The unreactive aliphatic hydrocarbon components e.g pentane, and pentadiene, are continually introduced in the fresh amylene feed, but are not removed with the product alcohol. Thus, to prevent their accumulation a purge system is employed in which a small amount of the third-stage reactor effluent is flash distilled, condensed and washed to remove the acetone, which is 60% of the condensed stream. The hydrocarbon part of the purge stream is then sent to storage for subsequent disposal. The acetone and water stream is recycled to the feed tank to the first reactor.
Small amounts of formic and acetic acid are also found in the reactor effluent which must not be allowed to build up and recirculate in the system. In order to remove these acid components a bed of anion exchange resin in the base (OH-) form is installed immediately following the third-stage reactor. This effectively removes the acid and allows the use of carbon steel, rather than a more expensive acid resistant material, to be used throughout the system.
Solvents found to be useful in the present invention are those alcohols and ketones having boiling points below 100° C. Thus, methyl, ethyl and propyl (both primary and secondary) alcohols and dimethyl, methyl ethyl and methyl isopropyl ketones are suitable. Especially preferred are acetone and isopropyl alcohol, with the former being most preferred. Although less of the isopropyl alcohol (by weight) is required in the feed to attain homogeneity, the acetone offers advantages in the finishing end of the process and the volume of by-products derived from the solvent is less when employing acetone.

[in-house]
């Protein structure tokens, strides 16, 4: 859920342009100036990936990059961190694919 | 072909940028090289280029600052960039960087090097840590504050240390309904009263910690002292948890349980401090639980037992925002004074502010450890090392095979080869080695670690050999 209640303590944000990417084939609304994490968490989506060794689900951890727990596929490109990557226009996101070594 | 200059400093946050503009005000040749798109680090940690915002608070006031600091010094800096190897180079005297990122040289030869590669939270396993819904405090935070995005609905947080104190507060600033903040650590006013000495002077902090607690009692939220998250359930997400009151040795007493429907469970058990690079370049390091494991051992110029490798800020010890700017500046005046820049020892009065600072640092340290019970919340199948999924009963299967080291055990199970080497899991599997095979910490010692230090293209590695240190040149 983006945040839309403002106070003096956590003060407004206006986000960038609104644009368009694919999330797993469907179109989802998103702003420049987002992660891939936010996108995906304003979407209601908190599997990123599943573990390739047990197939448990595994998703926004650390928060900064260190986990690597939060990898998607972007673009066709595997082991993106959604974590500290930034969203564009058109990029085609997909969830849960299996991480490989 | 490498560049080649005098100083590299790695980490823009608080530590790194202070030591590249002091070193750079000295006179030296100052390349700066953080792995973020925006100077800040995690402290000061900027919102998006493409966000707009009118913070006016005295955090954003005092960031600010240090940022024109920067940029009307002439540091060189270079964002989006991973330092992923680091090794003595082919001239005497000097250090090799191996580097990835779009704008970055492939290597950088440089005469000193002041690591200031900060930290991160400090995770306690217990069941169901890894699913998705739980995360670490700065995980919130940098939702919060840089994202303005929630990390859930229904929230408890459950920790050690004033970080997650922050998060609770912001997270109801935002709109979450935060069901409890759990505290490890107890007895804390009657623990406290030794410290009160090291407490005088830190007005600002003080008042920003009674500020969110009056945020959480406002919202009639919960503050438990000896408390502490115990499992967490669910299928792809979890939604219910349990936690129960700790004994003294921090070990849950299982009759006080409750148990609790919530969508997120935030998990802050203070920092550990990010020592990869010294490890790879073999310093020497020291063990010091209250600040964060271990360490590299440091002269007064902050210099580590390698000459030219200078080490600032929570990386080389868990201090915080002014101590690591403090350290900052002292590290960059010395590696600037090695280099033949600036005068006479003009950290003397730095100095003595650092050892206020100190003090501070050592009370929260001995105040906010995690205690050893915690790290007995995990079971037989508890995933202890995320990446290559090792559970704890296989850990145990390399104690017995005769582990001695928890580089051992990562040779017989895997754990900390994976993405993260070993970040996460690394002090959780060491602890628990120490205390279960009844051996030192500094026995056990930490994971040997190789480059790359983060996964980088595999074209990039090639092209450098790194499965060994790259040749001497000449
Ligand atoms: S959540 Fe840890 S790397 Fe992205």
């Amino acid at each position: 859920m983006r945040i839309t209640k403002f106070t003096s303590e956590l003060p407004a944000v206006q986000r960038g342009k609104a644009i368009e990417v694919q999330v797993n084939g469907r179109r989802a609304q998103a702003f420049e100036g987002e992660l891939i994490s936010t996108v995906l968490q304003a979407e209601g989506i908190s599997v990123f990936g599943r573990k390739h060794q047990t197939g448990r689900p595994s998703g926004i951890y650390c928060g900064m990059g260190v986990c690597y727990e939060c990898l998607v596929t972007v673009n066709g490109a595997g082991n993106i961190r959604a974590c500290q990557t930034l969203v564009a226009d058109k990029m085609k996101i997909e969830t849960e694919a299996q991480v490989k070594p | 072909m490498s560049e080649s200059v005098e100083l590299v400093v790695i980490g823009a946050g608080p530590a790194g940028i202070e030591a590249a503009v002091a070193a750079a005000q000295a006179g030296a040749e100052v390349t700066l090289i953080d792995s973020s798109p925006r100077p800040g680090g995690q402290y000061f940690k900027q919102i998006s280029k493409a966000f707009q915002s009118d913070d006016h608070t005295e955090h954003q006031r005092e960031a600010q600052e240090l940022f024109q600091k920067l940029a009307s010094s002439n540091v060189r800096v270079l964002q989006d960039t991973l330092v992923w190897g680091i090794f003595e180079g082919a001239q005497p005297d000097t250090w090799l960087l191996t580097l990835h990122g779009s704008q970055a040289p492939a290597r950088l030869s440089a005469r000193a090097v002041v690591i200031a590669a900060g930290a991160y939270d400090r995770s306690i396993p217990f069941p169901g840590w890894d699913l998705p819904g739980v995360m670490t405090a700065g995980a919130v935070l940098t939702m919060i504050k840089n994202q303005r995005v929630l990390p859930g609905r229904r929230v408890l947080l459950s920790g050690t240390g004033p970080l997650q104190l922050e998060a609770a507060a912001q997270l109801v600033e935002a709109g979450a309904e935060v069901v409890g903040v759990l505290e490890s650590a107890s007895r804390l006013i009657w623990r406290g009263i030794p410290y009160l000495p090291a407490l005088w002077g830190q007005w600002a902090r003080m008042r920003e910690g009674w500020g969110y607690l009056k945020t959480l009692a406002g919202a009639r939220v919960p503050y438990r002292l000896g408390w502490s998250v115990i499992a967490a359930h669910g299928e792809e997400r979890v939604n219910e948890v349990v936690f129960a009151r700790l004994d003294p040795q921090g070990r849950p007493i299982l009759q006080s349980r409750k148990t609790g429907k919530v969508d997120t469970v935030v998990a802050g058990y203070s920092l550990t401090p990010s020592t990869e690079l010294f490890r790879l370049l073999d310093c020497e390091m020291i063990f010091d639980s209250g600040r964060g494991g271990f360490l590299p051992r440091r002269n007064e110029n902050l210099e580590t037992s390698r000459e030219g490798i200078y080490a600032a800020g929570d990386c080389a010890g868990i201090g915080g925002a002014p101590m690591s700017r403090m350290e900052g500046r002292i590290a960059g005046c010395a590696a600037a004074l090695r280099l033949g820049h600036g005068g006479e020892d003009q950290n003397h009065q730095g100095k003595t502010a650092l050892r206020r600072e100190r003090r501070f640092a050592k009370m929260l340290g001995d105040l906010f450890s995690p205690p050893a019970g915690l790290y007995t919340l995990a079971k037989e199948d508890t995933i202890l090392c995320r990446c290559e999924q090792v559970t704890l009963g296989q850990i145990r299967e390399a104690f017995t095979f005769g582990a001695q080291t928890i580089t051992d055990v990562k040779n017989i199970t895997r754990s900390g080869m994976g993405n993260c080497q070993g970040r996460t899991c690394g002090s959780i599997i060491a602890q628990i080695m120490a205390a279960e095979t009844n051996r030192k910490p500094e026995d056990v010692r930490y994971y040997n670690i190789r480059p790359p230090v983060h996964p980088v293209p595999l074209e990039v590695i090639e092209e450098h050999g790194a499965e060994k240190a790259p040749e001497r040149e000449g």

Temperatures employed in the reaction are from about 30°-80° C. Higher or lower temperature may be employed, but at the sacrifice of reaction rate, at lower temperatures and conversion at equilibrium at the higher temperatures. It is preferred to run the first reactor at a temperature in the range of from 70°-80° C. to take advantage of faster reaction rates, while the second and third reactors are run within the ranges of 60°-70° C. and 40°-60° C., respectively, because of a more favorable equilibrium at the lower temperatures.
Pressure employed is sufficient to keep all components in the liquid phase, but is generally between 65 and 200 psia. More pressure can be tolerated but is of no particular benefit.
The improved process comprises the steps of feeding from a mixing tank a homogeneous single phase solution of amylene (including unreactive hydrocarbon components), water, and solvent, e.g. acetone, to a first reactor containing as catalyst a bed of cation exchange resin in the acid (H+) form. Some of the amylene is converted to t-amyl alcohol and the effluent of the first reactor is mixed with additional amylene and passed to a second reactor of substantially the same volume as the first and containing a like amount of the same catalyst. The effluent of the second reactor is then passed to a third reactor of approximately twice the volume of the first two reactors and containing the catalyst in an amount about equal to the sum of the catalyst in the first two reactors.
The effluent from the third reactor is then passed through a bed of anion exchange resin in the base (OH-) form to remove small amounts of acid formed as by-product. Following the acid removal the product stream is sent to a flash distillation in which up to about 10% of the stream is taken overhead. This cut, consisting of about 60% solvent (acetone) and 40% amylene, is condensed and fed to a wash column wherein it is washed with water to remove the acetone. The acetone and water are recycled to the feed mixing tank and the amylene portion, containing some unreactive components is removed from the system. The flash and wash steps form the purge system which prevent the build-up of the unreactive components of the amylene feed which are not removed with the product alcohol.